Immigrant advocates applauded President Trumps decision on Wednesday to end the separation of migrant families crossing the U.S.-Mexico border illegally but fear a return to long detentions while the families appeals for asylum are decided.

“Were going to go from family separation, which is a terrible practice and we shouldnt be doing it, but were going to go back to longtime family detention, which is just as abhorrent a practice,” said Jacquelyn Kline, a lawyer who has represented parents and children being held at Berks County Residential Center in Leesport, Pennsylvania.

Outrage over the images and sounds of small children removed from their parents, crying on their own behind chain-link fences, forced Trump to reverse his policy, but warnings from advocates about the medical, physical and emotional damage of long detentions have not gotten the same response, she said.

“There hasnt been as much of the same outcry,” Kline said.

Rep. Cummings on Family Separation: 'We Are Better Than That!'

[NATL] Rep. Cummings on Family Separation: 'We Are Better Than That!'

A number of court rulings require that migrant children be released from the custody of government officials. Under the 1997 settlement of a class-action lawsuit, the Flores settlement, officials must turn over children who crossed the border unaccompanied to parents or other relatives — or if that is not possible to the “least restrictive” setting. A federal judge in Los Angeles in 2015 added those protections to children caught with their parents.

Meanwhile the 2008 Trafficking Victims Protection Reauthorization Act guarantees deportation hearings for child migrants not from Mexico or Canada and without relatives in the United States.

Families with children are held in three centers in the United States — Berks County Residential Center, Karnes County Residential Center in Karnes City, Texas, and South Texas Family Residential Center in Dilley, Texas.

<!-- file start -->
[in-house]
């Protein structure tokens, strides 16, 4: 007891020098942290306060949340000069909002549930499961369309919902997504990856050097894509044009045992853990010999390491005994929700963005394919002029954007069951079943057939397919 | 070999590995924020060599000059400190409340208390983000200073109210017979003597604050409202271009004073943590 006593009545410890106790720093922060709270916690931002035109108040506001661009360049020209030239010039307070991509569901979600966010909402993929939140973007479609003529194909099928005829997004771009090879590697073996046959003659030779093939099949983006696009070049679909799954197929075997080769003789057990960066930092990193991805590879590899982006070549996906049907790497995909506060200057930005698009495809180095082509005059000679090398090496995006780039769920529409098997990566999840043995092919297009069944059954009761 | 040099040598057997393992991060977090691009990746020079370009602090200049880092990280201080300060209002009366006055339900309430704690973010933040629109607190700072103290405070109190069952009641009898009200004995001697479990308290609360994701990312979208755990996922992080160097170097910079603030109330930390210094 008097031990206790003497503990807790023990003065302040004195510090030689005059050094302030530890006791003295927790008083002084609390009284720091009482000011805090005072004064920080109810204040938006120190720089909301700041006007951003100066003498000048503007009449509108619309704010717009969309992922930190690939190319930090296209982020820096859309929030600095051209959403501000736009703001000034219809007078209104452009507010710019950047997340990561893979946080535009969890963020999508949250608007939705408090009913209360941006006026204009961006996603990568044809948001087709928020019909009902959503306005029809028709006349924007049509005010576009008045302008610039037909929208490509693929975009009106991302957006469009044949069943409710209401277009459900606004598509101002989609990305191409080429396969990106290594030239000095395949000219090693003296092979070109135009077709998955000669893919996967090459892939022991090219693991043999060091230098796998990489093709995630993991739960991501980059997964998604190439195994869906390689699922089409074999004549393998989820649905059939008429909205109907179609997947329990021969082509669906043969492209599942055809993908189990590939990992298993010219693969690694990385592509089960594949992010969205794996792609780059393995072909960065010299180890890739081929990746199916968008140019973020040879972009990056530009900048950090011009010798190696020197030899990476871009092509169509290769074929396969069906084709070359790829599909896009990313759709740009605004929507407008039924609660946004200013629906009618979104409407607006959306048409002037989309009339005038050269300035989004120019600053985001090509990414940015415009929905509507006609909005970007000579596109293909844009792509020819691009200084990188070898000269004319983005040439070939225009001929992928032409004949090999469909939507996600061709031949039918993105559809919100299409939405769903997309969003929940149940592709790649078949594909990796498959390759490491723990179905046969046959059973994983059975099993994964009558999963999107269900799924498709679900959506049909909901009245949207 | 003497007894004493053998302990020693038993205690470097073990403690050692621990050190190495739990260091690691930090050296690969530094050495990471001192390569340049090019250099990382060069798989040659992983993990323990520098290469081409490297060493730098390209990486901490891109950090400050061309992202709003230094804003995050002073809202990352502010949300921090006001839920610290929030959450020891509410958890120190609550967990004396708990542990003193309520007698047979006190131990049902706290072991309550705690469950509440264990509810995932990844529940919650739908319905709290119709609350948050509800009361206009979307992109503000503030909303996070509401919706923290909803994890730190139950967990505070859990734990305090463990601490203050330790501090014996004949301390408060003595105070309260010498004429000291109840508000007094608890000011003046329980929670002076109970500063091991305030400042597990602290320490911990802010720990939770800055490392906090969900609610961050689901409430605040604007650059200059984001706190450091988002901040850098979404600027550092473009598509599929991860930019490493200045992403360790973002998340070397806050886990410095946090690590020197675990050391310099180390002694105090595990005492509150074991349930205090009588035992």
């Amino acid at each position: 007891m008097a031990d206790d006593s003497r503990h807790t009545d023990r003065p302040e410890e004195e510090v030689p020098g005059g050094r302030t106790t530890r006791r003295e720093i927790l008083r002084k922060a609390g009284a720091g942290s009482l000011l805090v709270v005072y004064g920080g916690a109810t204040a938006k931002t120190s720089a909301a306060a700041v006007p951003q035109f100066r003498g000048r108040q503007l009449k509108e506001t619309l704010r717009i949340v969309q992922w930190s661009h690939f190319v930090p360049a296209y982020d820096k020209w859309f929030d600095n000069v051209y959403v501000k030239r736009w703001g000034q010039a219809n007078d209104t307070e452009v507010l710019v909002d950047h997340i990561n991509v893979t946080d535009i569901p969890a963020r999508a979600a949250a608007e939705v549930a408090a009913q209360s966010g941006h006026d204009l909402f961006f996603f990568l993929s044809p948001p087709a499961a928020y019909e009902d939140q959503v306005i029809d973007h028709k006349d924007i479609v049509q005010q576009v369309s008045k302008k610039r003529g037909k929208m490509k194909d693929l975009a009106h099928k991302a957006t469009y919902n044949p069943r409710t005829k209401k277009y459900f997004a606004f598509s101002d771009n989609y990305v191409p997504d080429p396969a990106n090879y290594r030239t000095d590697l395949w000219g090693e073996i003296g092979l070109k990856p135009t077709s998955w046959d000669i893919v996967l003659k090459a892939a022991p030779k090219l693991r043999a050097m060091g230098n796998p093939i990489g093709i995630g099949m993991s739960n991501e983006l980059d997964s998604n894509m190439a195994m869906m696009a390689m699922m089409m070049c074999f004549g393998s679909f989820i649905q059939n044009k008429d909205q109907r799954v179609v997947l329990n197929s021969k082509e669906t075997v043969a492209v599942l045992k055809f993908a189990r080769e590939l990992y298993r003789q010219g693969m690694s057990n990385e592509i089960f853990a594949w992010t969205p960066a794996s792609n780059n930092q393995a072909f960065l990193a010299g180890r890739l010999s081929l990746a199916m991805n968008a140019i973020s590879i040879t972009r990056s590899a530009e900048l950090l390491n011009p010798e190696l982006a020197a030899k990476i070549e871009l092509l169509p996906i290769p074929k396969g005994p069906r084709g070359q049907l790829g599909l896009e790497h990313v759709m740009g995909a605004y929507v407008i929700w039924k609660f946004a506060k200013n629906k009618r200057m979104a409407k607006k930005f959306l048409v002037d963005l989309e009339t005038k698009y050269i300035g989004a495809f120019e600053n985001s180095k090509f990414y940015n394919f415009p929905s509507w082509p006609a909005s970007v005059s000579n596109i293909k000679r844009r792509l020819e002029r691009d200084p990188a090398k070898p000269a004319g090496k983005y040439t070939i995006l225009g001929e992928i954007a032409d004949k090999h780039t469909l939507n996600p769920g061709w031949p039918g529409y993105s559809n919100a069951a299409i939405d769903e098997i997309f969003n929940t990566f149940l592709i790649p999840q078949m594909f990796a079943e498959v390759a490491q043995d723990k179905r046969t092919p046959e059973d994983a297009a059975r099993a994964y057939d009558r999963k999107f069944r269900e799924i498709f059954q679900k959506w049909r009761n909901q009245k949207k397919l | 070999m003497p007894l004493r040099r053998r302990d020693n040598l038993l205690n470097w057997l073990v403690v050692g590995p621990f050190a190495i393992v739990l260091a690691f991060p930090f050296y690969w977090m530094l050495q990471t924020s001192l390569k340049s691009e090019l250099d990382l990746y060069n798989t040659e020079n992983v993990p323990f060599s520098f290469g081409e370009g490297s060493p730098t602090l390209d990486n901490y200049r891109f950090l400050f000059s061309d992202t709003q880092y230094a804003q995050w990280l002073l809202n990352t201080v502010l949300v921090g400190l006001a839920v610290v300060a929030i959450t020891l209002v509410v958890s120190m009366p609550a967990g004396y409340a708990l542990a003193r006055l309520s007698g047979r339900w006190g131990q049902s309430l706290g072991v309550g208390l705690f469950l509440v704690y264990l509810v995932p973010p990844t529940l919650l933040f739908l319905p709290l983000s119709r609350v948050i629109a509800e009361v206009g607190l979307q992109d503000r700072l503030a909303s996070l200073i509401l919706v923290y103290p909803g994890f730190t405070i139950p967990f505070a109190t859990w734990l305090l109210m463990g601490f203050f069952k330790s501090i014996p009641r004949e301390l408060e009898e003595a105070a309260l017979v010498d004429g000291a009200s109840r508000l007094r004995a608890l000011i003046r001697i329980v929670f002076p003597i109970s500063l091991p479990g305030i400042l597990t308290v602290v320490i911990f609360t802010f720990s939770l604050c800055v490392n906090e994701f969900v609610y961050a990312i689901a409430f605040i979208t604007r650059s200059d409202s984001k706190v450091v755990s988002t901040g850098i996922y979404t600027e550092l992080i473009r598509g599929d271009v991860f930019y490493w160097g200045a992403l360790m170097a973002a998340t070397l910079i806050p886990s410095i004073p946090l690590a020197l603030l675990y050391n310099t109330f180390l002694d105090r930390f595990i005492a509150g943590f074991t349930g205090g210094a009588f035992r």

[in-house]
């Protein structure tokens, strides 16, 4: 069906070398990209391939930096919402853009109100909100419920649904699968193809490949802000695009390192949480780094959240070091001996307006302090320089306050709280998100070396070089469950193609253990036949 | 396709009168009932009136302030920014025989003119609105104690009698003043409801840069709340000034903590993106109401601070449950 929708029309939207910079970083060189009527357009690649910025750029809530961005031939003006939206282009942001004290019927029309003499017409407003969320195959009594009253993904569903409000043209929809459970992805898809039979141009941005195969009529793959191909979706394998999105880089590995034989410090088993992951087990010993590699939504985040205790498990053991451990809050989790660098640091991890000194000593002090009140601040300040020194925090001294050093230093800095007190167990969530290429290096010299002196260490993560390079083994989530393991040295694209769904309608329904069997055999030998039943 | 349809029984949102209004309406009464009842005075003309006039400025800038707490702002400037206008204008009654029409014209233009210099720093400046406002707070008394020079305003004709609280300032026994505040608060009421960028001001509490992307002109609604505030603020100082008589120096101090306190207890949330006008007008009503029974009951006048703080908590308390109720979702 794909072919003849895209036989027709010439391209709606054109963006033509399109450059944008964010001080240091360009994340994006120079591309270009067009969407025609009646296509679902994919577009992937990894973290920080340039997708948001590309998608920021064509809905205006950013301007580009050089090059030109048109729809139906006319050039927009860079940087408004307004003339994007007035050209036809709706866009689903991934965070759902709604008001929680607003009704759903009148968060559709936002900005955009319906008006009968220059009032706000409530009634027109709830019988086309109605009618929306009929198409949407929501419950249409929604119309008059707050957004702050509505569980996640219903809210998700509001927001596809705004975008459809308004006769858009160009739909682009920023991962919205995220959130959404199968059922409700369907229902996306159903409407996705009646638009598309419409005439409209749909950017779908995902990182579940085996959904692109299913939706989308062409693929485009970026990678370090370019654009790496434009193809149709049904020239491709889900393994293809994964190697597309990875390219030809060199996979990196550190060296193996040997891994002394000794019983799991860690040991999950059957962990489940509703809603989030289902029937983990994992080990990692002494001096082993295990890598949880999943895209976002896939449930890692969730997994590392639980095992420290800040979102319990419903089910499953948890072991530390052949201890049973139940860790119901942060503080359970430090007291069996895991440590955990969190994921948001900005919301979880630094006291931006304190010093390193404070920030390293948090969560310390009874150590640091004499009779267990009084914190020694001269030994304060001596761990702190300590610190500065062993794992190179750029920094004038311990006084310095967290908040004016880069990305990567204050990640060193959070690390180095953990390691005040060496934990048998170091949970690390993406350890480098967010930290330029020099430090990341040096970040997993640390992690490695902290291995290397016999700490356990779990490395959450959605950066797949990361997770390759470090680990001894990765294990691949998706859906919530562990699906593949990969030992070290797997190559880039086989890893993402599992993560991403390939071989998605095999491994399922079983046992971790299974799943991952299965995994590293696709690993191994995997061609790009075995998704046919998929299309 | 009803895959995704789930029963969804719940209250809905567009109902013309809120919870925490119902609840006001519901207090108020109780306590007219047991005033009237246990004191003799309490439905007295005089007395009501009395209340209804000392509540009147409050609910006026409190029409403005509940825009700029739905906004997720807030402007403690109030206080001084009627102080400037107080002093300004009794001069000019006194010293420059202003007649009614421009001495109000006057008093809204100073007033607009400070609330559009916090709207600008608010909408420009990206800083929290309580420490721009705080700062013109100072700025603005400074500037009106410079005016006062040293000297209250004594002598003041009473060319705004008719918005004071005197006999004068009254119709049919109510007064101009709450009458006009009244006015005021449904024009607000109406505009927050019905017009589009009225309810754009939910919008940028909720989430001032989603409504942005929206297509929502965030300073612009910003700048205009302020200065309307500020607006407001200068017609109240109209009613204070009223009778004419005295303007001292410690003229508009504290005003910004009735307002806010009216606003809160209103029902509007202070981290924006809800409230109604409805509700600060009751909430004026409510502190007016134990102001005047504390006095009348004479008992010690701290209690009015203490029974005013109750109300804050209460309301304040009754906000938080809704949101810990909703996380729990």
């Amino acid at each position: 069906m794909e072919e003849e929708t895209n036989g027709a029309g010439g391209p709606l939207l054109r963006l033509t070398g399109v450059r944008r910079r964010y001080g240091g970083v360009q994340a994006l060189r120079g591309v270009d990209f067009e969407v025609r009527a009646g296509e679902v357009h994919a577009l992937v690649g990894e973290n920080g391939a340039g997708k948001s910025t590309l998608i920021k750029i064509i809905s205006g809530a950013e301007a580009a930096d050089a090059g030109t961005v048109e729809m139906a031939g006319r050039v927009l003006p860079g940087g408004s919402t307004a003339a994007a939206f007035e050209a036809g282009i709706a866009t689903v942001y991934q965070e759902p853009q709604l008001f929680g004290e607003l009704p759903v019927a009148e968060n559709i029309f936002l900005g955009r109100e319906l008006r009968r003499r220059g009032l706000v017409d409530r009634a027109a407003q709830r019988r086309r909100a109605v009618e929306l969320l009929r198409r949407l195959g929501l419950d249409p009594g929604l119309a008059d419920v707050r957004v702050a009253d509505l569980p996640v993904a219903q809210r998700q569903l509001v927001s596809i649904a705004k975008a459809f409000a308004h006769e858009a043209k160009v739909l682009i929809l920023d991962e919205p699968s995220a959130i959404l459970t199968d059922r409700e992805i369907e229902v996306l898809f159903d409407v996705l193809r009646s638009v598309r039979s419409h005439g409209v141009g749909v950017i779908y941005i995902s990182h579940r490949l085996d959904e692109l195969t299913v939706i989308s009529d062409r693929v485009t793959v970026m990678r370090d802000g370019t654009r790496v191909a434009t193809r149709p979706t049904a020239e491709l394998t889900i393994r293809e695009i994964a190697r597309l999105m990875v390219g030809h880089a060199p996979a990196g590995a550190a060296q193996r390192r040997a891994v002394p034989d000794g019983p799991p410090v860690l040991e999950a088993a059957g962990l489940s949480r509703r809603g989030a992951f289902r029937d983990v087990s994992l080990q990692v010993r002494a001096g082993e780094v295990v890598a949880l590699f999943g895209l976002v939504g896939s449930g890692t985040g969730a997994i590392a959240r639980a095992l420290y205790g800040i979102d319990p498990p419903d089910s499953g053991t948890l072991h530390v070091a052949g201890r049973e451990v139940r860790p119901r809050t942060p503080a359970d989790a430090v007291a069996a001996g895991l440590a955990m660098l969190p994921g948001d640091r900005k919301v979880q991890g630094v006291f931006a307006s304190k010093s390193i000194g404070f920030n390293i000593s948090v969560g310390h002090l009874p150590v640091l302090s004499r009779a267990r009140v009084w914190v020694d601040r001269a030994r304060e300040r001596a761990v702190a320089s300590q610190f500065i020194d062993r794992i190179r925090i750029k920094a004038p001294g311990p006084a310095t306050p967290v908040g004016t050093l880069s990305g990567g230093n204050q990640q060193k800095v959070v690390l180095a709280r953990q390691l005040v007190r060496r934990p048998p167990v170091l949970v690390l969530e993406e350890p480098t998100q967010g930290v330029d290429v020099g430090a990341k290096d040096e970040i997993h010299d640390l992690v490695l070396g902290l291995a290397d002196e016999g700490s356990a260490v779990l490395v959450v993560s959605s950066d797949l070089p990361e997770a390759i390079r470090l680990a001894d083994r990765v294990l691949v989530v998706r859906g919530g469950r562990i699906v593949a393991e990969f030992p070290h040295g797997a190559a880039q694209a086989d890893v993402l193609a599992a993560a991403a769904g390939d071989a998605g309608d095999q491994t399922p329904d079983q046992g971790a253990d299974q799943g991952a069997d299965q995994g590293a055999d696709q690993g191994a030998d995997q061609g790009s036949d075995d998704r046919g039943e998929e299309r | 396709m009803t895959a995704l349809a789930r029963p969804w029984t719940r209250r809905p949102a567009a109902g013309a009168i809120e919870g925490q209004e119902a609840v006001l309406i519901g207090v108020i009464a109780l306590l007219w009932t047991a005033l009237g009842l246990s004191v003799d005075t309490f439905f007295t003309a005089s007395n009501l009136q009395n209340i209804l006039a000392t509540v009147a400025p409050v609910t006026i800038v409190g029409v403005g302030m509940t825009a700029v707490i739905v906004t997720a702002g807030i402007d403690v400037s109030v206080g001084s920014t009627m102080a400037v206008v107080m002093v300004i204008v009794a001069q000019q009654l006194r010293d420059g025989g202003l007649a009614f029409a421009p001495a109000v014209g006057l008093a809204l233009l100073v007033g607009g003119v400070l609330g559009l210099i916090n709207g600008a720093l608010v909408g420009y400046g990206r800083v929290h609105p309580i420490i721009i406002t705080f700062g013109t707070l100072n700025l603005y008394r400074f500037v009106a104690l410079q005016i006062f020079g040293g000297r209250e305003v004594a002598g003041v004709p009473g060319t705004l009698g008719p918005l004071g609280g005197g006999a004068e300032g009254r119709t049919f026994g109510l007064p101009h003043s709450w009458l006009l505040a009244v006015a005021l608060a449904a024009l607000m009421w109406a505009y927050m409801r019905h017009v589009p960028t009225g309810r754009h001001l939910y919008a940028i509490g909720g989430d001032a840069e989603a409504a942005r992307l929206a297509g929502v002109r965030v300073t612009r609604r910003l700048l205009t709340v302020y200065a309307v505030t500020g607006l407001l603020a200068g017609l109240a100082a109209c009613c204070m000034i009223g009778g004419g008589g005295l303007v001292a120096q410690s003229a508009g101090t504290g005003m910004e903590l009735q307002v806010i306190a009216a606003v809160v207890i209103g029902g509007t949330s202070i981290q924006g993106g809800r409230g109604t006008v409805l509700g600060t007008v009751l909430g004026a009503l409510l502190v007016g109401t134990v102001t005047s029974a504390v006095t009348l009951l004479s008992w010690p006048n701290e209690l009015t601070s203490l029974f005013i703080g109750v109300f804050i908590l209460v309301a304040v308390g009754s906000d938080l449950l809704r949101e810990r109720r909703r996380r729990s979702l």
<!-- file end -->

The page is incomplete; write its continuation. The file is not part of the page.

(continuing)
The Los Angeles judge, Dolly Gee of the U.S. District Court for the Central District of California, also found that the Texas detention centers violated the Flores settlement, which required that the facilities be licensed to take care of children and not be secured or prison-like.

Advocates have opposed licensing for all three centers and at the end of 2016, a Texas judge found licenses for the two Texas facilities to be invalid. The decision was appealed. Meanwhile the Berks County Residential Center failed to receive a renewal of its license, though it continues to hold families while officials there also appeal, Kline said. And all three are secured facilities, she said.

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The executive order signed by Trump on Wednesday does not reverse the “zero tolerance” policy that prompted the chaos — the decision to charge all people entering the country illegally, typically with a misdemeanor. As adults were placed in the custody of the U.S. Marshals Service, children were sent to facilities run by the Department of Health and Human Services.

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[NATL] DHS Secretary Defends Practice of Separating Families at Border

Now instead of removing children from their parents while they are prosecuted, the Trump administration will keep the families together, though it is not clear how it will not run afoul of the Flores settlement. Attorney General Jeff Sessions is directed to ask a federal court to modify the settlements prohibition against holding children in detention for longer than 20 days.

Then there is the question of where the families will be held. Since the “zero tolerance” policy went into effect at the beginning of May, more than 2,300 children have been taken from their parents, according to the Department of Homeland Security.

“There are not enough facilities in the United States,” Kline said.

The executive order calls for the use of any existing facilities available for housing and the construction of new facilities if necessary.

The American Civil Liberties Union, in a statement said that the crisis would end only when every child was reunited with his or her parent.

“This executive order would replace one crisis for another,” said Anthony D. Romero, the executive director. “Children dont belong in jail at all, even with their parents, under any set of circumstances. If the president thinks placing families in jail indefinitely is what people have been asking for, he is grossly mistaken.”

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USA Today

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